The items that incensed the critics in the appropriations measure concerned the king himself and his favorite projects. These were support of the royal family; funds for the trip around the world; completion of a new royal palace and royal stables; funds for the king’s coronation; education of Hawaiian youths abroad; support of the military; and funds for a board of genealogy of Hawaiian chiefs.
The Iolani Palace
The original palace was built in 1844, a wooden structure that initially housed only ceremonial spaces: a throne room, a reception room, and a state dining room. The first king to make use of it, Kamehameha III, slept in a nearby grass hut. It served as the residence of Kamehameha IV, Kamehameha V, Lunalilo, and Kalakaua in the first part of his reign.
By the time Kalakaua occupied it, the palace was infested with termites. The king wangled funds to start construction of a much grander residence. The cornerstone was laid in December 1879; by November 1882, the completed brick-and-concrete edifice with Corinthian columns towered over its neighbors. It had cost $340,000, an enormous sum for the time. Amenities included electricity and telephones—not even the White House could boast as much. Readers may see something familiar when they look at the photo below: the palace was used for the fictional headquarters of “Hawaii Five-O” during the original CBS series, 1968-80.
The palace is entirely Western in style, apart from certain traditional Hawaiian objects on display. The chandeliers, the carpets, the imposing staircase all reflect European notions of decor. Historian Michael G. Vann comments: “One is hard pressed to identify what is Hawaiian about the palace. Actually, this is the point. The palace is an artifact of an international style of nineteenth-century royalty…. It argued for Kalakaua’s place in the family of nations, specifically of crowned heads.”##
He goes on to make the interesting observation that although Western-style edifices were commonly built by imperialist powers in colonial locations, the Iolani Palace made the opposite statement: We, the original inhabitants, are just as good as you—and we are here to stay.
The king formally opened the palace with a banquet for the Masonic fraternity on December 27, 1882. Two months later, it served as the setting for most of the coronation festivities.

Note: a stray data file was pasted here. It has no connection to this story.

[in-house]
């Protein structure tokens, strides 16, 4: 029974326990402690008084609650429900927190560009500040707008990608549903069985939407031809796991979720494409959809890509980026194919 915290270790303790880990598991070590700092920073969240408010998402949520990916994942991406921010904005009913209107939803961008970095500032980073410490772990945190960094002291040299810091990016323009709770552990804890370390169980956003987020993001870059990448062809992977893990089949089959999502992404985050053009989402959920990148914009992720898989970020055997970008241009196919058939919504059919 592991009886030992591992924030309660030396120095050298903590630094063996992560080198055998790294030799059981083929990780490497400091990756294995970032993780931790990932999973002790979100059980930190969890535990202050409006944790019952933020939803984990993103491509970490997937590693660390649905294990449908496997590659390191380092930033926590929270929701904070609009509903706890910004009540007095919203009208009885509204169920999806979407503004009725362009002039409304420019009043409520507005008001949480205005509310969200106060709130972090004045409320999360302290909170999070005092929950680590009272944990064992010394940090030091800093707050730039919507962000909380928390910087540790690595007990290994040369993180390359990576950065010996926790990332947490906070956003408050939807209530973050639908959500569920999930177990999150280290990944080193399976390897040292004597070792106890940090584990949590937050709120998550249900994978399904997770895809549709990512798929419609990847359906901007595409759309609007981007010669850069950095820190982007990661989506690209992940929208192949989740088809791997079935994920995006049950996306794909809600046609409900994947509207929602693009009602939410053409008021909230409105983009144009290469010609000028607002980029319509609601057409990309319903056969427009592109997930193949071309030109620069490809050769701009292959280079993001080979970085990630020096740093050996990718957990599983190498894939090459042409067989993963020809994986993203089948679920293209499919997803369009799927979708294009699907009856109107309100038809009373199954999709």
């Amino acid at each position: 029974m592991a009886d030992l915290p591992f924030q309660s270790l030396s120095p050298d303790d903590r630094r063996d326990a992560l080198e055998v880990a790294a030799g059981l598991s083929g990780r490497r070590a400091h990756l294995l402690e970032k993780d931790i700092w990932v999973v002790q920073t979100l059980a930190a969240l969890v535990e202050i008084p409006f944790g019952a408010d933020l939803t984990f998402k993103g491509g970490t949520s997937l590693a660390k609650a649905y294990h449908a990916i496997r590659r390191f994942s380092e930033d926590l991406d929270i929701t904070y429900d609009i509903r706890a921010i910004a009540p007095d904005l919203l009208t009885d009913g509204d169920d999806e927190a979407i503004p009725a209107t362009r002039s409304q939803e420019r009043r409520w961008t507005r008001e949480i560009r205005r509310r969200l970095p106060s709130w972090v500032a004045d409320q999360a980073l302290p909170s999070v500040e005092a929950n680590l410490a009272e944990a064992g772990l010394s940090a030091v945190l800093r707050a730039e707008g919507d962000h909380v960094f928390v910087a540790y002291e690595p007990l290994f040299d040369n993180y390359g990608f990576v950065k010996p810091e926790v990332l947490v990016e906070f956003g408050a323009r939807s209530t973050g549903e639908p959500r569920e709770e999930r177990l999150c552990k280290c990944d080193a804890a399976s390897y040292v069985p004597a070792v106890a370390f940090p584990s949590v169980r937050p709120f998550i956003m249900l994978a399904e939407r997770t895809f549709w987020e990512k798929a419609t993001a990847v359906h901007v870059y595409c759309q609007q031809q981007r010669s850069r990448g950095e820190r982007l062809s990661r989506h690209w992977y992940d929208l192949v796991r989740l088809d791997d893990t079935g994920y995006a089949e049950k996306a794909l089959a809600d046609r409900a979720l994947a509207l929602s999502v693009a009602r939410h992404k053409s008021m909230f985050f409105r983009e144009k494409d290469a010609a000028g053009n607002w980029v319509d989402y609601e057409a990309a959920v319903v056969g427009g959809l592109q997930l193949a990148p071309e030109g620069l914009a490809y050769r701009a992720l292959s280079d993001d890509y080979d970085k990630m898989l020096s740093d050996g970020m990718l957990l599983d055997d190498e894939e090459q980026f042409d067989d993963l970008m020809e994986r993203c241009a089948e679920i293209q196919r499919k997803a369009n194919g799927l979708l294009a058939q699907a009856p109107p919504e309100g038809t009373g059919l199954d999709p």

Kalakaua’s coronation, held February 12, 1883, was widely ridiculed by the leading white citizenry. Why, he’d already been on the throne nine years! Such a costly, pointless event! And the ceremony itself blended western and Hawaiian elements in a bizarre way, a sort of playacting…
The Planter’s Monthly took the stance of the irritated taxpayer: “The so-called coronation of the King, with the attendant follies and extravagances, has been directly damaging to the property interests and welfare of the country. It has been demoralizing in its influence and productive only of harm… public measures of pressing importance have been neglected.”###
When Kalakaua was voted king on the same date in 1874—in a hotly contested election—supporters of his opponent, Queen Emma, rioted in the streets. Naturally, he had to be quickly installed with a minimum of fuss. His predecessor, Lunalilo, at least had the pleasure of parading to a major downtown church, making a speech, and having a choir sing “God Save the King.”
As usual with Kalakaua, there was a mix of the worthy and the trivial in his motives. No doubt the pomp of a ceremony in the style of European royalty had its superficial appeal. But his sister Lili’uokalani explained in her memoir that as the Kamehameha line had died out with Lunalilo, it was necessary to confirm the ascendency of Kalakaua’s Keawe-a-Heulu family line, “by a celebration of unusual impressiveness…. It was wise and patriotic to spend money to awaken in the people a national pride.”+ Gibson argued that the idea “was a measure long contemplated by Hawaiian Sovereigns…. The native ceremony of the Poni, or an annointment, had in foreign times been practised by the chiefs; but it was deemed desirable that the more modern and Christian rite should be celebrated.”++